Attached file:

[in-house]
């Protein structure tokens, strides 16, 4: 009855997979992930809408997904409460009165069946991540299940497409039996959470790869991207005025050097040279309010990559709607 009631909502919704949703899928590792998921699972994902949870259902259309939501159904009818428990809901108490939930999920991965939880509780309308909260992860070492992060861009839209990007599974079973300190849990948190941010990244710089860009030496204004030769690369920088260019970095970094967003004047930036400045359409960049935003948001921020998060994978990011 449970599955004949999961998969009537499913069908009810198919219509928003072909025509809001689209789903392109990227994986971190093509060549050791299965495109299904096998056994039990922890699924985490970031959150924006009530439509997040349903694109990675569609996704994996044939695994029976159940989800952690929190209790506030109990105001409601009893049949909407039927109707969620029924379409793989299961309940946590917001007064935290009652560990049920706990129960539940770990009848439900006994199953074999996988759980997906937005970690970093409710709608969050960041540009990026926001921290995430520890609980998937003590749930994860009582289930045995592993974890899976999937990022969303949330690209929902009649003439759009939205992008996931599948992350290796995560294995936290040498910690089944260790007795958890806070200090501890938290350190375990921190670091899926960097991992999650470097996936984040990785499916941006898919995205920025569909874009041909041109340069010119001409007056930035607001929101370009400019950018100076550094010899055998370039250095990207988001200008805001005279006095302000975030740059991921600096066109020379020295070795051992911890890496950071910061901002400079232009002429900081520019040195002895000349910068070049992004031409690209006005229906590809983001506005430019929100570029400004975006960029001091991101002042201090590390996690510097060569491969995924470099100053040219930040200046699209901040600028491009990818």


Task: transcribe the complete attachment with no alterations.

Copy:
[in-house]
């Protein structure tokens, strides 16, 4: 009855997979992930809408997904409460009165069946991540299940497409039996959470790869991207005025050097040279309010990559709607 009631909502919704949703899928590792998921699972994902949870259902259309939501159904009818428990809901108490939930999920991965939880509780309308909260992860070492992060861009839209990007599974079973300190849990948190941010990244710089860009030496204004030769690369920088260019970095970094967003004047930036400045359409960049935003948001921020998060994978990011 449970599955004949999961998969009537499913069908009810198919219509928003072909025509809001689209789903392109990227994986971190093509060549050791299965495109299904096998056994039990922890699924985490970031959150924006009530439509997040349903694109990675569609996704994996044939695994029976159940989800952690929190209790506030109990105001409601009893049949909407039927109707969620029924379409793989299961309940946590917001007064935290009652560990049920706990129960539940770990009848439900006994199953074999996988759980997906937005970690970093409710709608969050960041540009990026926001921290995430520890609980998937003590749930994860009582289930045995592993974890899976999937990022969303949330690209929902009649003439759009939205992008996931599948992350290796995560294995936290040498910690089944260790007795958890806070200090501890938290350190375990921190670091899926960097991992999650470097996936984040990785499916941006898919995205920025569909874009041909041109340069010119001409007056930035607001929101370009400019950018100076550094010899055998370039250095990207988001200008805001005279006095302000975030740059991921600096066109020379020295070795051992911890890496950071910061901002400079232009002429900081520019040195002895000349910068070049992004031409690209006005229906590809983001506005430019929100570029400004975006960029001091991101002042201090590390996690510097060569491969995924470099100053040219930040200046699209901040600028491009990818």